ST. LOUIS — Champale Greene-Anderson keeps the volume up on her television when she watches 5-year-old granddaughter Amor Robinson while the girl’s mom is at work.
Aspen was an early COVID-19 hot spot in Colorado, with a cluster of cases in March linked to tourists visiting for its world-famous skiing. Tests were in short supply, making it difficult to know how the virus was spreading.
So in April, when the Pitkin County Public Health Department announced it had obtained 1,000 COVID-19 antibody tests that it would offer residents at no charge, it seemed like an exciting opportunity to evaluate the efforts underway to stop the spread of the virus.
“This test will allow us to get the epidemiological data that we’ve been looking for,” Aspen Ambulance District director Gabe Muething said during an April 9 community meeting held online.
However, the plan soon fell apart amid questions about the reliability of the test from Aytu BioScience. Other ski towns such as Telluride, Colorado, and Jackson, Wyoming, as well as the less wealthy border community of Laredo, Texas, were also drawn to antibody testing to inform decisions about how to exit lockdown. But they, too, determined the tests weren’t living up to their promise.
From late March into April, Timothy Regan had severe coughing fits several times a day that often left him out of breath. He had a periodic low-grade fever, too.
Wondering if he had COVID-19, Regan called a nurse hotline run by Denver Health, a large public health system in his city. A nurse listened to him describe his symptoms and told him to immediately go to the hospital system’s urgent care facility.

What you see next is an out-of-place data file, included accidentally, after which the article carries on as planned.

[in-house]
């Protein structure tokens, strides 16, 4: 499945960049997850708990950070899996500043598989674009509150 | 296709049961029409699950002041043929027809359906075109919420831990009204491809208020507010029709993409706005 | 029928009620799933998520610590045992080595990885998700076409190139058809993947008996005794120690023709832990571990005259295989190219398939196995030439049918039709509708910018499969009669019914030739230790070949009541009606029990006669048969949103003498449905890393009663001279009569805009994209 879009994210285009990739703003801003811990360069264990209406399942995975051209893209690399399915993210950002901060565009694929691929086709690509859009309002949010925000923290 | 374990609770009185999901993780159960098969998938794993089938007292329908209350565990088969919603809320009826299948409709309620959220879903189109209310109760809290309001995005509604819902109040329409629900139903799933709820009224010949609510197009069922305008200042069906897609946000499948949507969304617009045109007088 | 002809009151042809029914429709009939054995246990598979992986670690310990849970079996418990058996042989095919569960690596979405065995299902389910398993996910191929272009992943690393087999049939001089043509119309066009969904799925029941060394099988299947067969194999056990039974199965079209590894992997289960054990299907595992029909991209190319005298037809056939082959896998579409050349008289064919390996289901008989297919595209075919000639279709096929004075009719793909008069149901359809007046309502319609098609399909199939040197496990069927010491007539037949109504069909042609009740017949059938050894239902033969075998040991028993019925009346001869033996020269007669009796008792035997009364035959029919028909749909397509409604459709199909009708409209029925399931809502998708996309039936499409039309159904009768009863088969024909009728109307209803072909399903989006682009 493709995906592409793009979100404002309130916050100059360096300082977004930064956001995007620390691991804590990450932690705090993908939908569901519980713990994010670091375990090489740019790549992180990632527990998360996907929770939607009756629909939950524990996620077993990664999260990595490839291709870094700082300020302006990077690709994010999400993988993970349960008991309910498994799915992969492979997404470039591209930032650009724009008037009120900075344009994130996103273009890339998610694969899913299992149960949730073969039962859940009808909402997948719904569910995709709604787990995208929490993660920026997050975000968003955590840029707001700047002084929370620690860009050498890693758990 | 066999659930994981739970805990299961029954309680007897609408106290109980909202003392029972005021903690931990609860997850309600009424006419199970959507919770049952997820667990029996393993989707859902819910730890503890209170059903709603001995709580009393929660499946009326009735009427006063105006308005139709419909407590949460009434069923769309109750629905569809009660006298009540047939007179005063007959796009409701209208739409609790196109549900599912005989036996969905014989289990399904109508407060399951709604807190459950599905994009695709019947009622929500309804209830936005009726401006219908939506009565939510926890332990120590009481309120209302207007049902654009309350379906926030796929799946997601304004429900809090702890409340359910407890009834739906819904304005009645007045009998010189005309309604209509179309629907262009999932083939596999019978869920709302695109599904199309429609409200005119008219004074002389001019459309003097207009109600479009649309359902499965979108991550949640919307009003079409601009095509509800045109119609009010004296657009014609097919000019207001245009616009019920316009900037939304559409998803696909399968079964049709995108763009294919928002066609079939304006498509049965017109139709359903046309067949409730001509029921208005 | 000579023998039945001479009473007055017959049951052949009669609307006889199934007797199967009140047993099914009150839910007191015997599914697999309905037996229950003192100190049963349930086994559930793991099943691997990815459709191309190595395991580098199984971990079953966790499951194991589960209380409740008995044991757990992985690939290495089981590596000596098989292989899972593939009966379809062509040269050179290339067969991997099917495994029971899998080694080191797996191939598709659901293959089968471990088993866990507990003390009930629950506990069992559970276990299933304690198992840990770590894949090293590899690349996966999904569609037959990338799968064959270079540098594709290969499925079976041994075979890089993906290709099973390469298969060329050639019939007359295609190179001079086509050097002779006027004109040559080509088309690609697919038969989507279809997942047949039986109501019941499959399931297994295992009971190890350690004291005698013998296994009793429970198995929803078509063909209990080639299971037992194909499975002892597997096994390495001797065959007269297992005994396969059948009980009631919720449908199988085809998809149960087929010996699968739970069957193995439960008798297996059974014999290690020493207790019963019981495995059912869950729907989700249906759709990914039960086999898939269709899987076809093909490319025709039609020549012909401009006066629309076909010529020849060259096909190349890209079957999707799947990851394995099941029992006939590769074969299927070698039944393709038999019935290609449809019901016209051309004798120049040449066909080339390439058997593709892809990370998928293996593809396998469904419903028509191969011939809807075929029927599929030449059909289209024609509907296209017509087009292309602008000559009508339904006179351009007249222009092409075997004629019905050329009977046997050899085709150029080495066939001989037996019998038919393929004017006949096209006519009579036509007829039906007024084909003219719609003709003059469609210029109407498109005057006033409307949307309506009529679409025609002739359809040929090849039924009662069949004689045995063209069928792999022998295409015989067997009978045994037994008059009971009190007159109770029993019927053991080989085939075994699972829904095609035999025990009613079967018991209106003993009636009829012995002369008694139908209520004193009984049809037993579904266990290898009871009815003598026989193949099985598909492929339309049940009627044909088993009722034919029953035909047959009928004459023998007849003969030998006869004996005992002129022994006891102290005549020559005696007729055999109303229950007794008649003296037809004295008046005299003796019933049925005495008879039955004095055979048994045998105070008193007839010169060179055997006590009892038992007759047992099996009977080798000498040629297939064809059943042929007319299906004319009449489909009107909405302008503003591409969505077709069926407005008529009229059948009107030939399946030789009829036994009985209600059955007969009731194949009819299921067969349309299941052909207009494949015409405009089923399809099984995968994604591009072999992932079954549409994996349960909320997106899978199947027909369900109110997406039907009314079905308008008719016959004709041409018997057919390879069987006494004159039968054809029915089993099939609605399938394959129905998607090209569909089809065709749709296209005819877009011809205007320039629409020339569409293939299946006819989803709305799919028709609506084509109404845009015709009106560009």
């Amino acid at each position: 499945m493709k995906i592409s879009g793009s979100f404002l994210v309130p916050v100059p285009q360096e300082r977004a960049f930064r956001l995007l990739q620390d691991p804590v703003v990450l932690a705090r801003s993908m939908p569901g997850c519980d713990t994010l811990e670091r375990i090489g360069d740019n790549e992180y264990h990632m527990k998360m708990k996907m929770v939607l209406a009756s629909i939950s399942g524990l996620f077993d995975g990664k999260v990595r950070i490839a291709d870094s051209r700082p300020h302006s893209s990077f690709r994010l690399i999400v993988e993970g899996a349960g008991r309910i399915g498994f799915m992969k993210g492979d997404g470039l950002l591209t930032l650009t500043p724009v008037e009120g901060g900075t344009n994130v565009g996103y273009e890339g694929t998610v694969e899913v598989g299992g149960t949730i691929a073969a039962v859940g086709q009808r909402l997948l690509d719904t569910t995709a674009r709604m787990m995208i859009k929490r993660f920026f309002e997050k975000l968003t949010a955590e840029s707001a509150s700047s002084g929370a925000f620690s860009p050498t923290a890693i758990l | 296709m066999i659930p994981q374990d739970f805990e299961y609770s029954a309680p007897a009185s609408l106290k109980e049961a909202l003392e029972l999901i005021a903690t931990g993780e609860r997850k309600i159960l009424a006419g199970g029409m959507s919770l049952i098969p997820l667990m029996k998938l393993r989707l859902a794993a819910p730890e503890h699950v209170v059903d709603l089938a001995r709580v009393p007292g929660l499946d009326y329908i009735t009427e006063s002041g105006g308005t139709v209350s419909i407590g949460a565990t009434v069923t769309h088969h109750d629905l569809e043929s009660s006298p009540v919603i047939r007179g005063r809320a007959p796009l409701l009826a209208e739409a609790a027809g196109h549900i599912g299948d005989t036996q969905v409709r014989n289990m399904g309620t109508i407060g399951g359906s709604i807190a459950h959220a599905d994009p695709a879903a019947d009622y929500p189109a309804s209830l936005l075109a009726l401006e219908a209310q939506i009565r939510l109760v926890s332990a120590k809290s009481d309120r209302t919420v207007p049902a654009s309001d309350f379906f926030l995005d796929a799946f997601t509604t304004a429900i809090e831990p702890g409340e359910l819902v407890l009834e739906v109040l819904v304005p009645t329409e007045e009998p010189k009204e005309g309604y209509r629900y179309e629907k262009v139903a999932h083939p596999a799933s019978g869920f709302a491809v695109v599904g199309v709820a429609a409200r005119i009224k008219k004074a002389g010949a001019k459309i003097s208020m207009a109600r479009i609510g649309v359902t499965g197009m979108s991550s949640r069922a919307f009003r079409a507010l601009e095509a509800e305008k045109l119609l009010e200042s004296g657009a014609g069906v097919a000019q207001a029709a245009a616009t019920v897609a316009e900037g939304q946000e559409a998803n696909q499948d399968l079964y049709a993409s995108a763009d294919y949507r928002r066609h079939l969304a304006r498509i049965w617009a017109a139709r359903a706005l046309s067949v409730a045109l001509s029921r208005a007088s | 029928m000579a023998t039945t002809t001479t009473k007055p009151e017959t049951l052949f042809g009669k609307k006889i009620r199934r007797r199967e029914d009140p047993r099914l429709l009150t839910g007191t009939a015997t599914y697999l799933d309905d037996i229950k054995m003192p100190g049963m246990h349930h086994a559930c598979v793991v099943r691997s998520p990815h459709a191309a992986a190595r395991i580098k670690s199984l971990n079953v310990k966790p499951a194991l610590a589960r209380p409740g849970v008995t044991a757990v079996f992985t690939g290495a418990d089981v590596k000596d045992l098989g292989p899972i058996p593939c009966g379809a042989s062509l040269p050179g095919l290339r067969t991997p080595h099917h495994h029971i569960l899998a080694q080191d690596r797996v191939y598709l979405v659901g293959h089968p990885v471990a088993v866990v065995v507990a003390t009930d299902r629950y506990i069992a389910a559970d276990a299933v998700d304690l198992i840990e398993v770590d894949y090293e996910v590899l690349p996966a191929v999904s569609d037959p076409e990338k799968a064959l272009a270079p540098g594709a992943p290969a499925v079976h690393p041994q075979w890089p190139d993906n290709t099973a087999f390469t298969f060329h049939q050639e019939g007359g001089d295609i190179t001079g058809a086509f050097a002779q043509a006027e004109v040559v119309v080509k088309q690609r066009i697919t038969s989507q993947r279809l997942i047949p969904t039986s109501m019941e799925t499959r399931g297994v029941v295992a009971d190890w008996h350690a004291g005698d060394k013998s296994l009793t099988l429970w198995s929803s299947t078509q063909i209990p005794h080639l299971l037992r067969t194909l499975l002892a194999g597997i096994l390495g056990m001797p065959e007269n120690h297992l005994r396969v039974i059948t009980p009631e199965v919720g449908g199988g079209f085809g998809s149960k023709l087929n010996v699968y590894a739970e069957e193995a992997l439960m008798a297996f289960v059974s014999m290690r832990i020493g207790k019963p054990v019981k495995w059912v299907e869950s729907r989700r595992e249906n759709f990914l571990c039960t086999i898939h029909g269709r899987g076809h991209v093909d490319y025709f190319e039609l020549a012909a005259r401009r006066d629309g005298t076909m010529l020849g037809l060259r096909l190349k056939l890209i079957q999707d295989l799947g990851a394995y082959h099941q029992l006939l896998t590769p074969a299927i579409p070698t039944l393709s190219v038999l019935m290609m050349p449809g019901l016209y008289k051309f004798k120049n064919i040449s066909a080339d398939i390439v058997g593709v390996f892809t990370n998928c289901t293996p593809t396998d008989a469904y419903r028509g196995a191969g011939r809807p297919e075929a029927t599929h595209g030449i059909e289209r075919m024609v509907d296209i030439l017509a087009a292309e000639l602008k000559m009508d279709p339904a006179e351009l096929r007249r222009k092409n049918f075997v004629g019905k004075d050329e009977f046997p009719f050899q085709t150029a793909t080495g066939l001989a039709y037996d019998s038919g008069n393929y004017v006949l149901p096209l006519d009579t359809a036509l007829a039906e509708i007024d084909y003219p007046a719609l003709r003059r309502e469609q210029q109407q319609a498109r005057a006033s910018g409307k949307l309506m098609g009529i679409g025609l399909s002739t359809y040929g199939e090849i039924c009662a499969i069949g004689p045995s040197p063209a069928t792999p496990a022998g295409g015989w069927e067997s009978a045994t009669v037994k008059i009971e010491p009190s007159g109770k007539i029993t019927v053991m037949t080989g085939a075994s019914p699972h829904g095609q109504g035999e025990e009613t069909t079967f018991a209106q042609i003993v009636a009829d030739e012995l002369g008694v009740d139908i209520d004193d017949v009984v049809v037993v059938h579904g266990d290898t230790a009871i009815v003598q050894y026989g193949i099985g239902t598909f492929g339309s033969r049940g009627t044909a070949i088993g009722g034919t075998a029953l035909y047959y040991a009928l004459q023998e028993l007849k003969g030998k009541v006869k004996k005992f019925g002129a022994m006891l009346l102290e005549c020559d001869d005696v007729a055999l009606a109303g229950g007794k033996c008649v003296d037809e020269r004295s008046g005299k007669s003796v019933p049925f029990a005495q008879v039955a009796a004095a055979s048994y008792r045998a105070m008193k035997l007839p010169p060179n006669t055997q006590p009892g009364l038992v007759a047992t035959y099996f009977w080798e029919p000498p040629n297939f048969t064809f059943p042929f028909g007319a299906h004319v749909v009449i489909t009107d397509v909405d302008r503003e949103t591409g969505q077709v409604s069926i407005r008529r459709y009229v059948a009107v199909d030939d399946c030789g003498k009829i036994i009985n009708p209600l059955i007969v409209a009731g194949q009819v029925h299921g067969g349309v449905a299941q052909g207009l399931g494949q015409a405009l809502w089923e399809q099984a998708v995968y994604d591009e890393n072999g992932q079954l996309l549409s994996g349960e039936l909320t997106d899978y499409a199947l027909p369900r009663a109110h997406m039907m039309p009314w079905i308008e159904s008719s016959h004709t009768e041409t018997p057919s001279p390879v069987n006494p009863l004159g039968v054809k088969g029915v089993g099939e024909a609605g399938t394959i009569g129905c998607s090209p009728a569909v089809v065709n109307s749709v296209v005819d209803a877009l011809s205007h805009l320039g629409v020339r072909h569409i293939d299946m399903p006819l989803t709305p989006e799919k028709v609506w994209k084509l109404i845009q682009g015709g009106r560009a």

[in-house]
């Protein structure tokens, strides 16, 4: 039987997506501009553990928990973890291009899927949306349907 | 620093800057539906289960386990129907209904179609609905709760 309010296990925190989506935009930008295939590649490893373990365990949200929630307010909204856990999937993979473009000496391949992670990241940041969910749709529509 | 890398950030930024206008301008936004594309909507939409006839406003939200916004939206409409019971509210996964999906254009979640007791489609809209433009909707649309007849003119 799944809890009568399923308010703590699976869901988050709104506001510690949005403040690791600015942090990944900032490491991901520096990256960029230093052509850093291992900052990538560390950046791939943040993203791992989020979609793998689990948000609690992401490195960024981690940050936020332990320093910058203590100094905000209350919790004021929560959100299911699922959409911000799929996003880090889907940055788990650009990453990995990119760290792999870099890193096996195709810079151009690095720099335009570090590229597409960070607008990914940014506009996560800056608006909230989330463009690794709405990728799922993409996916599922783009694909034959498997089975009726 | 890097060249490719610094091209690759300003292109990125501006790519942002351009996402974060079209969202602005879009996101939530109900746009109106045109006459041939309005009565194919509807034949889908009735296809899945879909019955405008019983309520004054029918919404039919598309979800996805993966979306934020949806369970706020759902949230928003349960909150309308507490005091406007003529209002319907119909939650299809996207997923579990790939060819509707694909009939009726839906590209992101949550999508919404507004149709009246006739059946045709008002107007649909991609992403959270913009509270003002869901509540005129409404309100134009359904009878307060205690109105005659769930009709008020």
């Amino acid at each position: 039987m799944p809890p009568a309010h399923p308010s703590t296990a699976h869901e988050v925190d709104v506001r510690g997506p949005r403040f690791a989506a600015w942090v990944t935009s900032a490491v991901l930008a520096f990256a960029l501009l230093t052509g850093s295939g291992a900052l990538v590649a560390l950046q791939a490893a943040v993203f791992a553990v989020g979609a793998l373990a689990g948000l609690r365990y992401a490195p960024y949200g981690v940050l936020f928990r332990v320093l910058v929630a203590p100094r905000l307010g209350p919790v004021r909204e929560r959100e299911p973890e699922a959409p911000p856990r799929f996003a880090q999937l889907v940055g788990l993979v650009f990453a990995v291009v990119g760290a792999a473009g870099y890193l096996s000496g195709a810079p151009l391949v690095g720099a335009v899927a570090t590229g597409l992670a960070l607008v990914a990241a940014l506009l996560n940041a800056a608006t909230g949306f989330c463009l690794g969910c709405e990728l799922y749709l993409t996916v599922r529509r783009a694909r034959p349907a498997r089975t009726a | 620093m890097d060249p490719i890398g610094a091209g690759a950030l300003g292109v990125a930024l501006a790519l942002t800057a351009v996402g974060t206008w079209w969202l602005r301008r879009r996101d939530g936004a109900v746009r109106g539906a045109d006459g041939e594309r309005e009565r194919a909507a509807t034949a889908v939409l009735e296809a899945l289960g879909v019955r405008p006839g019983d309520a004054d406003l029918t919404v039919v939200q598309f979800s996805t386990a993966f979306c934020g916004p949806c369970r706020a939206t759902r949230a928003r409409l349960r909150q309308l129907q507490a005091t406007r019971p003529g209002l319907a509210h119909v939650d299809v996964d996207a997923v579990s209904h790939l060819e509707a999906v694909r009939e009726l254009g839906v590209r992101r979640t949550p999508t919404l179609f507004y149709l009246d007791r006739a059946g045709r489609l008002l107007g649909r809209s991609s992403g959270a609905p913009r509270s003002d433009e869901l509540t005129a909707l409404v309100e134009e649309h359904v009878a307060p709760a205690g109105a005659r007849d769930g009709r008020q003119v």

When he arrived at Denver Health — where the emergency room and urgent care facility sit side by side at its main location downtown — a nurse directed him to the ER after he noted chest pain as one of his symptoms.
Regan was seen quickly and given a chest X-ray and electrocardiogram, known as an EKG, to check his lungs and heart. Both were normal. A doctor prescribed an inhaler to help his
Desde su laboratorio en Montana, Elizabeth Fischer está tratando de ayudar a que las personas vean a qué se enfrentan con COVID-19.
Durante las últimas tres décadas, Fischer, de 58 años, y su equipo en los Rocky Mountain Laboratories, parte del Instituto Nacional de Alergias y Enfermedades Infecciosas de los Institutos Nacionales de Salud (NHI), han capturado y creado algunas de las imágenes más dramáticas de los patógenos más peligrosos del mundo.
“Me gusta obtener imágenes para tratar de transmitir que se trata de una entidad, para desmitificarla, que sea algo más tangible para las personas”, dijo Fischer, una autoridad en el manejo de microscopios electrónicos.
Ahora, con sus representaciones del coronavirus destellando en las pantallas de todo el mundo, Fischer le ha puesto “rostro” al que “muchos llaman el enemigo invisible”.
Fischer trabaja en uno de los 13 laboratorios de “Bioseguridad Nivel 4” de la nación, aquéllos equipados para manejar con seguridad patógenos letales. Junto con su equipo, visualiza las plagas más mortales del mundo, desde el Ébola hasta el VIH, desde la salmonella hasta el SARS-CoV-2, el coronavirus que causa COVID-19.
Las impresionantes imágenes permiten a las personas ver un virus como estructuras biológicas elaboradas con debilidades que
Tom Peeling wanted his teeth cleaned and wasn’t going to let the coronavirus pandemic get in the way.
Luckily, his six-month regular appointment was scheduled for earlier this month, just days after dental offices were allowed to reopen in Florida for routine services. In late March the state ordered dentists to treat only emergency cases as part of its efforts to keep residents at home and to preserve limited medical supplies, such as N95 masks, that might be needed to treat COVID-19 patients.
Yet for Peeling, 62, of Lantana, Florida, the dental visit was anything but routine. He had his temperature taken upon arrival and was asked to rinse with a hydrogen peroxide solution to reduce germs before the dentist or hygienist looked into his mouth. The dentist and his assistants all wore masks.
Another change: He was the only patient in the office.
Florida is one of 40 states that have allowed dental offices to resume providing routine services following the March shutdown of nonessential businesses in much of the